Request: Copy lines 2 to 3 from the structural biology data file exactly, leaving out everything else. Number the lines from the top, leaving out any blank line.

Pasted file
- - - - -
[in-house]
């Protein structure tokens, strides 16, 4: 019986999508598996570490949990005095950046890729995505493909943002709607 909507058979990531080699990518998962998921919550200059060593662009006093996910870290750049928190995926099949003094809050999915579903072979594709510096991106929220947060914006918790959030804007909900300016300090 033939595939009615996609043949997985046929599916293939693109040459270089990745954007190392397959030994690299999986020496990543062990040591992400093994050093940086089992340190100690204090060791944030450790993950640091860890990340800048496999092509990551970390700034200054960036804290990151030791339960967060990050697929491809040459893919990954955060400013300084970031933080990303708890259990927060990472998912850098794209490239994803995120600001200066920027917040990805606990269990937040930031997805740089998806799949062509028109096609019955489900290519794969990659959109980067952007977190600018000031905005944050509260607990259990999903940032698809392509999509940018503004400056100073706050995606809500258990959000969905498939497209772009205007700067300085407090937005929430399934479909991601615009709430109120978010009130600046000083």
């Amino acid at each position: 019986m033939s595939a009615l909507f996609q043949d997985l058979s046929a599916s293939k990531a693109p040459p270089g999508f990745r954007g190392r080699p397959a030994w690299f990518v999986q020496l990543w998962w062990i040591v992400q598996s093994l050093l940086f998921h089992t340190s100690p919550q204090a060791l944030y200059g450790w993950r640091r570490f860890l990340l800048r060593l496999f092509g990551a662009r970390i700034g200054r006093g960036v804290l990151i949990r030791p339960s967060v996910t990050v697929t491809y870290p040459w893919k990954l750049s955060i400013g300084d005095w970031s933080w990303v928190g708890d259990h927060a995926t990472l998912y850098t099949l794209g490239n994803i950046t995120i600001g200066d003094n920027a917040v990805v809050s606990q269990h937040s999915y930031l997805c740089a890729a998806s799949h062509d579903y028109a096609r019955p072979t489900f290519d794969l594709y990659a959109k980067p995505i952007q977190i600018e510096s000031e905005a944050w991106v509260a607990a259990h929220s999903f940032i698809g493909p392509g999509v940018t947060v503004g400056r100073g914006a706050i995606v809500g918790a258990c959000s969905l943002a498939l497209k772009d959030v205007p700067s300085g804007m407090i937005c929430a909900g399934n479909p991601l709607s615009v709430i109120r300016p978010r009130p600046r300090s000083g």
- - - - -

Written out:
């Protein structure tokens, strides 16, 4: 019986999508598996570490949990005095950046890729995505493909943002709607 909507058979990531080699990518998962998921919550200059060593662009006093996910870290750049928190995926099949003094809050999915579903072979594709510096991106929220947060914006918790959030804007909900300016300090 033939595939009615996609043949997985046929599916293939693109040459270089990745954007190392397959030994690299999986020496990543062990040591992400093994050093940086089992340190100690204090060791944030450790993950640091860890990340800048496999092509990551970390700034200054960036804290990151030791339960967060990050697929491809040459893919990954955060400013300084970031933080990303708890259990927060990472998912850098794209490239994803995120600001200066920027917040990805606990269990937040930031997805740089998806799949062509028109096609019955489900290519794969990659959109980067952007977190600018000031905005944050509260607990259990999903940032698809392509999509940018503004400056100073706050995606809500258990959000969905498939497209772009205007700067300085407090937005929430399934479909991601615009709430109120978010009130600046000083």
């Amino acid at each position: 019986m033939s595939a009615l909507f996609q043949d997985l058979s046929a599916s293939k990531a693109p040459p270089g999508f990745r954007g190392r080699p397959a030994w690299f990518v999986q020496l990543w998962w062990i040591v992400q598996s093994l050093l940086f998921h089992t340190s100690p919550q204090a060791l944030y200059g450790w993950r640091r570490f860890l990340l800048r060593l496999f092509g990551a662009r970390i700034g200054r006093g960036v804290l990151i949990r030791p339960s967060v996910t990050v697929t491809y870290p040459w893919k990954l750049s955060i400013g300084d005095w970031s933080w990303v928190g708890d259990h927060a995926t990472l998912y850098t099949l794209g490239n994803i950046t995120i600001g200066d003094n920027a917040v990805v809050s606990q269990h937040s999915y930031l997805c740089a890729a998806s799949h062509d579903y028109a096609r019955p072979t489900f290519d794969l594709y990659a959109k980067p995505i952007q977190i600018e510096s000031e905005a944050w991106v509260a607990a259990h929220s999903f940032i698809g493909p392509g999509v940018t947060v503004g400056r100073g914006a706050i995606v809500g918790a258990c959000s969905l943002a498939l497209k772009d959030v205007p700067s300085g804007m407090i937005c929430a909900g399934n479909p991601l709607s615009v709430i109120r300016p978010r009130p600046r300090s000083g």